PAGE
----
How to Survive Working for a Family Business as a Non-Family Member

Many people are opening their own small businesses and many of these owners are employing members of their family. This is a great thing, as I firmly believe, as do most people, that family needs to stick together and take care of each other. For the most part, owners know well which family members can be trusted to work for their business, and which family members just don’t have the work ethic or skills they need to be successful. However, if you take a job with a family owned and operated business and you are one of few, or maybe even the only non-family member, it can be difficult to not assume certain things you see happen in the office as nepotism. It is important to try to examine the situation as an outsider and not jump to nasty conclusions like that. Here are some things to keep in mind when working at a family-business as a non-family member.

1) Don’t expect to be treated the same as the boss’s family – Obviously, this is probably something you don’t want to hear. Everyone is supposed to be treated as equals, right? Are you joking? It’s a nice idea, but it’s not realistic. There are certain inside jokes, family gatherings and personal situations that will apply to all of them that do not apply to you. Don’t take these things personally. Now if you see that your coworker who is related to the boss is doing an incredibly poor job, and you’re picking up the slack while the boss takes that person to a three-hour lunch, that’s a problem. Hold your head high, and do your job until you can find something else.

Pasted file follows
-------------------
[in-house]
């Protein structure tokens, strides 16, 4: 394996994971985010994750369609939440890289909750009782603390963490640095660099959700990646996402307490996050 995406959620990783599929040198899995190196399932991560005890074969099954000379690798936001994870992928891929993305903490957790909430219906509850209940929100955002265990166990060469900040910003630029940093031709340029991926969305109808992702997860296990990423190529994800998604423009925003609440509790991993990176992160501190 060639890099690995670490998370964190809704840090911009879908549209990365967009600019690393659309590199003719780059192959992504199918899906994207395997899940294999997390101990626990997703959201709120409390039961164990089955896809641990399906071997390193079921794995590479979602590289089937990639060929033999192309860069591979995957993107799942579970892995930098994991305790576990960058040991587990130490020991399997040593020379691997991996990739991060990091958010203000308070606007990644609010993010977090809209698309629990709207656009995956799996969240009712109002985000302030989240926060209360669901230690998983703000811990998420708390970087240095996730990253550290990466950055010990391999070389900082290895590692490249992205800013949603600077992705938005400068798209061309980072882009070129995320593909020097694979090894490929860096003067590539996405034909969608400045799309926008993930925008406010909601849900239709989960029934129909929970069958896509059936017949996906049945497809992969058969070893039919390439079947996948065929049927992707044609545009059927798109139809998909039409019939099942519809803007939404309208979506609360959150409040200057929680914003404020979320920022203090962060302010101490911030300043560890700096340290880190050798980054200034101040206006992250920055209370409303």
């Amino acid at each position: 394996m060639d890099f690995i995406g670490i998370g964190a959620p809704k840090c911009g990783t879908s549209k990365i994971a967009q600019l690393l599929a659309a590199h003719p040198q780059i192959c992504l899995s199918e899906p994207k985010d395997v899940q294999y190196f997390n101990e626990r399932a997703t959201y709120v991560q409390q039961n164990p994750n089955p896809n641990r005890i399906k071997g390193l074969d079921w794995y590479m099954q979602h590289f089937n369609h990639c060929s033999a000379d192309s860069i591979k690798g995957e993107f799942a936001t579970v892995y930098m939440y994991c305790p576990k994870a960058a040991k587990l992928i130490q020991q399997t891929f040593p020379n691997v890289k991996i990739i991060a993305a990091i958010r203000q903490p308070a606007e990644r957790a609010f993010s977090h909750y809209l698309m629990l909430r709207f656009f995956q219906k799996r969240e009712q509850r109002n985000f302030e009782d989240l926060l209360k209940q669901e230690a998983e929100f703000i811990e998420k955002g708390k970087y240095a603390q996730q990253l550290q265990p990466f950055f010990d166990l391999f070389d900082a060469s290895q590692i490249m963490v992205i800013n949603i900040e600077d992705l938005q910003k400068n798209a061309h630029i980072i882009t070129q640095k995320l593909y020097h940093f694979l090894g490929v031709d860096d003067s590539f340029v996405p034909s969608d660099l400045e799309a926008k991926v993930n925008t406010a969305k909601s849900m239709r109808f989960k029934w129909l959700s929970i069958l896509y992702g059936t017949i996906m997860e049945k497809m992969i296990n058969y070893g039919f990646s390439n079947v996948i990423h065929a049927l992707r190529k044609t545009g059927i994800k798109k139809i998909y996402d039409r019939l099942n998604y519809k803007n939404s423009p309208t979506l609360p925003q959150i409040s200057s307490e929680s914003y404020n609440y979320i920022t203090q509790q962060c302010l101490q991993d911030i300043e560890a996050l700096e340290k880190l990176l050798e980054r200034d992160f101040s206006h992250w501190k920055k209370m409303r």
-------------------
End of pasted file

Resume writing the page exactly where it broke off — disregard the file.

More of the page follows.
2) Remember you are there to do your job, not judge the environment – There’s a huge difference between an uncomfortable environment and a mentally damaging one. Sometimes when working for a family-run company as a non-family member, it is easy to feel like an outsider. This is simply uncomfortable. If you are constantly reprimanded, despite doing your best to excel at your job, while watching all the family members get pats on the back for barely skating by, this can become too much to handle, and can become mentally damaging. For the most part though, this does not happen. The most uncomfortable thing is just feeling like an outsider, which, realistically speaking, you are. You’re there to work, anyway, not to make friends. Would it be nice if everyone got along perfectly and everyone was treated fairly? Sure, but don’t overreact just because you feel a little left out from the group.

3) Demand respect when necessary – Sometimes it does become clear that the boss is going too far in regards to the special treatment given to their family. And many times, they don’t even realize it. In cases like these, organize your thoughts and then take them to your boss in a non-confrontational way. Family is a touchy subject, and it will be hard to get your true point across if you approach the situation in a hostile way. Hopefully, your boss will be open-minded and reevaluate the situation. If not, then you know it’s time to move on as soon as possible.

Have you worked for a family-owned business as a non-family member? Was your experience positive or negative? How did you handle any issues like those mentioned? Share your thoughts by commenting below!


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